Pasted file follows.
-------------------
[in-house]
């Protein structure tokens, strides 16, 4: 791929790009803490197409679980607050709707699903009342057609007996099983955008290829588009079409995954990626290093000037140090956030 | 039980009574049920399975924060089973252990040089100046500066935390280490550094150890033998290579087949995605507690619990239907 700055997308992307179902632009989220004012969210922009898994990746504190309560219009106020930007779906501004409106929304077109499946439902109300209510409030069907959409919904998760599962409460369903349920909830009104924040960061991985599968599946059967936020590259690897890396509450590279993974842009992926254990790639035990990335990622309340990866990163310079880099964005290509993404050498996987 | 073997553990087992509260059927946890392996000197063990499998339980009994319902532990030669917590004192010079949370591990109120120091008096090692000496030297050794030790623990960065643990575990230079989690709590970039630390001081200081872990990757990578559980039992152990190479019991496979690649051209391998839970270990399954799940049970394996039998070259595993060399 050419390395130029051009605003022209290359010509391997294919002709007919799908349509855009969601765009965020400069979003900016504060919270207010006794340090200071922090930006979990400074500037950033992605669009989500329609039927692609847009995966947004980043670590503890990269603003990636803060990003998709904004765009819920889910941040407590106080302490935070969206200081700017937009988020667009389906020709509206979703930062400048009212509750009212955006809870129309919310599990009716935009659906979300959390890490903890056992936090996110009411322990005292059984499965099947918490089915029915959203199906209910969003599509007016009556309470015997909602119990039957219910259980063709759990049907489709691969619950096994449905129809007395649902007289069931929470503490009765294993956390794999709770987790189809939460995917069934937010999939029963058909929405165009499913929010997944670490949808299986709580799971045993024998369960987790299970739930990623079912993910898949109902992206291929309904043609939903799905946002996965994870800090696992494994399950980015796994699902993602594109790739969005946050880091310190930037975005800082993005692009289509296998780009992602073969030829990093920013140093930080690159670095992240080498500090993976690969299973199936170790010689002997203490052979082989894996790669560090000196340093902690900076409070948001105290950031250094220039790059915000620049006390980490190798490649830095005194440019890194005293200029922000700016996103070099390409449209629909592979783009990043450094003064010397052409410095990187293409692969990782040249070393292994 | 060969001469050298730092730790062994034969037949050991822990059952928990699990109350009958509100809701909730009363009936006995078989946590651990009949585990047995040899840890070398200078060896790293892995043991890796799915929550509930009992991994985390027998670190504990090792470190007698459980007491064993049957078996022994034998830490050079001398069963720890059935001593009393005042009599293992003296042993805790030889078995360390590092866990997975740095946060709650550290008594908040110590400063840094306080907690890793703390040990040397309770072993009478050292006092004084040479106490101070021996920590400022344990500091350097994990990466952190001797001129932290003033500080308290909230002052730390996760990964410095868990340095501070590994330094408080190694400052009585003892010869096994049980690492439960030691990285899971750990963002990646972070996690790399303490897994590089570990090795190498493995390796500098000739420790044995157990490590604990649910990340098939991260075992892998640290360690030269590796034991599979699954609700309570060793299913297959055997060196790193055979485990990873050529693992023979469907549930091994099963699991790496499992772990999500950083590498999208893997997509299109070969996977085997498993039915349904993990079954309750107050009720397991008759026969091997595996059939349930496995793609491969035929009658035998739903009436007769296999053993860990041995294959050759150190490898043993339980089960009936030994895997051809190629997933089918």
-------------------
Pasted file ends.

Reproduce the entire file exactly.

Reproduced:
[in-house]
């Protein structure tokens, strides 16, 4: 791929790009803490197409679980607050709707699903009342057609007996099983955008290829588009079409995954990626290093000037140090956030 | 039980009574049920399975924060089973252990040089100046500066935390280490550094150890033998290579087949995605507690619990239907 700055997308992307179902632009989220004012969210922009898994990746504190309560219009106020930007779906501004409106929304077109499946439902109300209510409030069907959409919904998760599962409460369903349920909830009104924040960061991985599968599946059967936020590259690897890396509450590279993974842009992926254990790639035990990335990622309340990866990163310079880099964005290509993404050498996987 | 073997553990087992509260059927946890392996000197063990499998339980009994319902532990030669917590004192010079949370591990109120120091008096090692000496030297050794030790623990960065643990575990230079989690709590970039630390001081200081872990990757990578559980039992152990190479019991496979690649051209391998839970270990399954799940049970394996039998070259595993060399 050419390395130029051009605003022209290359010509391997294919002709007919799908349509855009969601765009965020400069979003900016504060919270207010006794340090200071922090930006979990400074500037950033992605669009989500329609039927692609847009995966947004980043670590503890990269603003990636803060990003998709904004765009819920889910941040407590106080302490935070969206200081700017937009988020667009389906020709509206979703930062400048009212509750009212955006809870129309919310599990009716935009659906979300959390890490903890056992936090996110009411322990005292059984499965099947918490089915029915959203199906209910969003599509007016009556309470015997909602119990039957219910259980063709759990049907489709691969619950096994449905129809007395649902007289069931929470503490009765294993956390794999709770987790189809939460995917069934937010999939029963058909929405165009499913929010997944670490949808299986709580799971045993024998369960987790299970739930990623079912993910898949109902992206291929309904043609939903799905946002996965994870800090696992494994399950980015796994699902993602594109790739969005946050880091310190930037975005800082993005692009289509296998780009992602073969030829990093920013140093930080690159670095992240080498500090993976690969299973199936170790010689002997203490052979082989894996790669560090000196340093902690900076409070948001105290950031250094220039790059915000620049006390980490190798490649830095005194440019890194005293200029922000700016996103070099390409449209629909592979783009990043450094003064010397052409410095990187293409692969990782040249070393292994 | 060969001469050298730092730790062994034969037949050991822990059952928990699990109350009958509100809701909730009363009936006995078989946590651990009949585990047995040899840890070398200078060896790293892995043991890796799915929550509930009992991994985390027998670190504990090792470190007698459980007491064993049957078996022994034998830490050079001398069963720890059935001593009393005042009599293992003296042993805790030889078995360390590092866990997975740095946060709650550290008594908040110590400063840094306080907690890793703390040990040397309770072993009478050292006092004084040479106490101070021996920590400022344990500091350097994990990466952190001797001129932290003033500080308290909230002052730390996760990964410095868990340095501070590994330094408080190694400052009585003892010869096994049980690492439960030691990285899971750990963002990646972070996690790399303490897994590089570990090795190498493995390796500098000739420790044995157990490590604990649910990340098939991260075992892998640290360690030269590796034991599979699954609700309570060793299913297959055997060196790193055979485990990873050529693992023979469907549930091994099963699991790496499992772990999500950083590498999208893997997509299109070969996977085997498993039915349904993990079954309750107050009720397991008759026969091997595996059939349930496995793609491969035929009658035998739903009436007769296999053993860990041995294959050759150190490898043993339980089960009936030994895997051809190629997933089918």